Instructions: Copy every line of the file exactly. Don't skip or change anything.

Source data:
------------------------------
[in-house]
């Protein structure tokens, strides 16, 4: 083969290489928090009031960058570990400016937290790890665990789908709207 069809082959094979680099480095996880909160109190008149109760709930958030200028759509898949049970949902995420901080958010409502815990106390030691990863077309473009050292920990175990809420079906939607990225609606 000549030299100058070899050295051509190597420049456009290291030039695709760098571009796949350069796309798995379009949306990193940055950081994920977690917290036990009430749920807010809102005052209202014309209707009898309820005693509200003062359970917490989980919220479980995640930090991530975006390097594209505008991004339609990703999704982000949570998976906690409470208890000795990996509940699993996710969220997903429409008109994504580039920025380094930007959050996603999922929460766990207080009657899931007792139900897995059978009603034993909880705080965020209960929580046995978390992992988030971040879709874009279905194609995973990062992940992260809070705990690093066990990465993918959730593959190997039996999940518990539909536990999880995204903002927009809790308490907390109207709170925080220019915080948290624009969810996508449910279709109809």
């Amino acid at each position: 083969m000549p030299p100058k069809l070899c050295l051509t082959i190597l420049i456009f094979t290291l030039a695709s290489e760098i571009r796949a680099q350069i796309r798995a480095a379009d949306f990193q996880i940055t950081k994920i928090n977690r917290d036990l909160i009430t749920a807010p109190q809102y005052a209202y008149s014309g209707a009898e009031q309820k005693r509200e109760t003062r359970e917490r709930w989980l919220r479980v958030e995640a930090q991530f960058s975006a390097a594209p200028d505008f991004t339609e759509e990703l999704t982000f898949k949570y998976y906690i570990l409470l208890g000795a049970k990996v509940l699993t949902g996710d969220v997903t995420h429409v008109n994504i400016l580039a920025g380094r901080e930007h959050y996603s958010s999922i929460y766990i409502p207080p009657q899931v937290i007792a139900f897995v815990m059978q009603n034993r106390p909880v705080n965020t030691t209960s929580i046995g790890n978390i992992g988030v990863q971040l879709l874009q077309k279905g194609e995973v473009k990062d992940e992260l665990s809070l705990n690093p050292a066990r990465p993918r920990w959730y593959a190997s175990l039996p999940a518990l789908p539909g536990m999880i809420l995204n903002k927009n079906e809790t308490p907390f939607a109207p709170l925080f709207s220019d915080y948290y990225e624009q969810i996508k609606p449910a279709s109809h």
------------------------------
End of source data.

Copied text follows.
[in-house]
């Protein structure tokens, strides 16, 4: 083969290489928090009031960058570990400016937290790890665990789908709207 069809082959094979680099480095996880909160109190008149109760709930958030200028759509898949049970949902995420901080958010409502815990106390030691990863077309473009050292920990175990809420079906939607990225609606 000549030299100058070899050295051509190597420049456009290291030039695709760098571009796949350069796309798995379009949306990193940055950081994920977690917290036990009430749920807010809102005052209202014309209707009898309820005693509200003062359970917490989980919220479980995640930090991530975006390097594209505008991004339609990703999704982000949570998976906690409470208890000795990996509940699993996710969220997903429409008109994504580039920025380094930007959050996603999922929460766990207080009657899931007792139900897995059978009603034993909880705080965020209960929580046995978390992992988030971040879709874009279905194609995973990062992940992260809070705990690093066990990465993918959730593959190997039996999940518990539909536990999880995204903002927009809790308490907390109207709170925080220019915080948290624009969810996508449910279709109809």
């Amino acid at each position: 083969m000549p030299p100058k069809l070899c050295l051509t082959i190597l420049i456009f094979t290291l030039a695709s290489e760098i571009r796949a680099q350069i796309r798995a480095a379009d949306f990193q996880i940055t950081k994920i928090n977690r917290d036990l909160i009430t749920a807010p109190q809102y005052a209202y008149s014309g209707a009898e009031q309820k005693r509200e109760t003062r359970e917490r709930w989980l919220r479980v958030e995640a930090q991530f960058s975006a390097a594209p200028d505008f991004t339609e759509e990703l999704t982000f898949k949570y998976y906690i570990l409470l208890g000795a049970k990996v509940l699993t949902g996710d969220v997903t995420h429409v008109n994504i400016l580039a920025g380094r901080e930007h959050y996603s958010s999922i929460y766990i409502p207080p009657q899931v937290i007792a139900f897995v815990m059978q009603n034993r106390p909880v705080n965020t030691t209960s929580i046995g790890n978390i992992g988030v990863q971040l879709l874009q077309k279905g194609e995973v473009k990062d992940e992260l665990s809070l705990n690093p050292a066990r990465p993918r920990w959730y593959a190997s175990l039996p999940a518990l789908p539909g536990m999880i809420l995204n903002k927009n079906e809790t308490p907390f939607a109207p709170l925080f709207s220019d915080y948290y990225e624009q969810i996508k609606p449910a279709s109809h």